Another approach is simply to persist through the winter without tremendous metabolic slowdown, living on stored food. Yet a third approach is used by a few algae that can live on dissolved organic compounds present in water -- essentially behaving more like animals than like plants, in that they are not creating their own food.
Finally, some types of phytoplankton, particularly those that are capable of adjusting their position in the water column, persist and even thrive under ice. When snow shuts down most others, these cluster near the surface of the ice where the light is strongest. Species using this strategy include some of the blue-green algae that can regulate their buoyancy by retaining or expelling gases, as well as some algae with flagella, long whip-like organs that allow the plants to move independently of water currents.
For these species, ice may even offer some advantages. In summer, wind-driven currents and turbulence from waves often sweep even mobile phytoplankton away from their preferred depths. Ice cover, by protecting the water's surface from the wind, eliminates turbulence and slows currents. This allows phytoplankton that actively regulate their depth more control. Species that simply float, however, may sink to the bottom without the turbulence of waves and currents to keep them suspended.
There is one way that winter is easier on all phytoplankton than on people or other largely land-bound organisms. While air temperatures may drop to twenty below, the water under the ice is never colder than 32 degrees. Near the lake bottom, temperatures will hover at around 40 degrees through the coldest of cold snaps. Thus, unlike their terrestrial cousins -- trees, shrubs, and grasses -- phytoplankton do not need special adaptations to prevent their cells from freezing.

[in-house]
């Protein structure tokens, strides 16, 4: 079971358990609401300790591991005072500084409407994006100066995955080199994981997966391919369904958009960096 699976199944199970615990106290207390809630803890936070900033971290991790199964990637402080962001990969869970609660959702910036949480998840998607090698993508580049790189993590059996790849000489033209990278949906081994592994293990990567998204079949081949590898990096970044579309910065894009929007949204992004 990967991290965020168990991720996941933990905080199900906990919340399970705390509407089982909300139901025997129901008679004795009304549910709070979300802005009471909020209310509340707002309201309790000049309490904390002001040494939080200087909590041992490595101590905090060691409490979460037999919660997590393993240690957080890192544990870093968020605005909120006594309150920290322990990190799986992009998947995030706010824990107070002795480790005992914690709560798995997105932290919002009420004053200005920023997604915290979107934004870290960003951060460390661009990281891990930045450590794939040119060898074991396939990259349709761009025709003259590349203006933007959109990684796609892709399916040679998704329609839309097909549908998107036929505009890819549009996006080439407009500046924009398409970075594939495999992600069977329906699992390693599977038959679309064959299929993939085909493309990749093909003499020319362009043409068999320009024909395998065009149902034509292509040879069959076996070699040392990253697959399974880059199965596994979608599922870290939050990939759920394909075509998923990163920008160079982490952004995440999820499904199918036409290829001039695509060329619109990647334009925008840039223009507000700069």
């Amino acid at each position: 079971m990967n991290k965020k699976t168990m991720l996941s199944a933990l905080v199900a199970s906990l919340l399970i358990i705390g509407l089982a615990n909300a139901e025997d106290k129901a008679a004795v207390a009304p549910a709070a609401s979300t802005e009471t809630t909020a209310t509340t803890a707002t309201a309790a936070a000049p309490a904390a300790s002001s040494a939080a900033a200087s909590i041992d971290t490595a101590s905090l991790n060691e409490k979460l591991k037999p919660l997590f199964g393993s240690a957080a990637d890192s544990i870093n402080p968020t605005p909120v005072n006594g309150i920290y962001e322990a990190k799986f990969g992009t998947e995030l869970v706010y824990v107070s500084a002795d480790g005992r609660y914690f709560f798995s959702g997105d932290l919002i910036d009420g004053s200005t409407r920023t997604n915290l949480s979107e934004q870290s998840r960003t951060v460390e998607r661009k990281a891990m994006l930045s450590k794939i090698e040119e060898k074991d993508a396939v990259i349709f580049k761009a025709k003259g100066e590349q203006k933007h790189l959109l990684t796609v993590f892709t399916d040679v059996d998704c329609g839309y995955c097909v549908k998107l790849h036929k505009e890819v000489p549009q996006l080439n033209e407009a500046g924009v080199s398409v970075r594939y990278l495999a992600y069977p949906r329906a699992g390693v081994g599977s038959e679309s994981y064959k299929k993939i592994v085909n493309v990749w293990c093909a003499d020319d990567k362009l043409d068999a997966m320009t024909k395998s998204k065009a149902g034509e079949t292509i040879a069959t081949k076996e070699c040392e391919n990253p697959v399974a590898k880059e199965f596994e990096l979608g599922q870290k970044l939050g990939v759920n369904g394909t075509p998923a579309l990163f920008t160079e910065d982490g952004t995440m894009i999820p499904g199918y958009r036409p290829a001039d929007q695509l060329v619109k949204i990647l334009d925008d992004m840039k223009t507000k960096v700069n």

If phytoplankton did not have adaptations to survive winter's chill and darkness, Lake Champlain would be a very different place. For instance, phytoplankton are the main food of zooplankton, which in turn are a primary food of smelt, which are the main forage fish for sport species such as lake trout and walleye. Fish-eating birds such as mergansers and cormorants are similarly dependent on phytoplankton. And without phytoplankton, phosphorus that pollutes the lake from sources such as agricultural runoff, stormwater, and wastewater treatment plants would be even more available as a fertilizer for other aquatic plants. The result might be a persistent thick coating of green slime on the rocky shores of the lake. With fewer fish, fewer birds and more slippery rocks, our year-round enjoyment of Lake Champlain would be greatly reduced.
Lake Look is a monthly natural history column produced by the Lake Champlain Committee (LCC). Formed in 1963, LCC is the only bi-state organization solely dedicated to protecting Lake Champlain’s health and accessibility. LCC uses science-based advocacy, education, and collaborative action to protect and restore water quality, safeguard natural habitats, foster stewardship, and ensure recreational access. Get involved by joining LCC using our website secure form (at www.lakechamplaincommittee.org), or mail your contribution (Lake Champlain Committee, 208 Flynn Avenue - BLDG 3 - STUDIO 3-F, Burlington, VT 05401), or contact us at (802) 658-1414, or firstname.lastname@example.org for more information.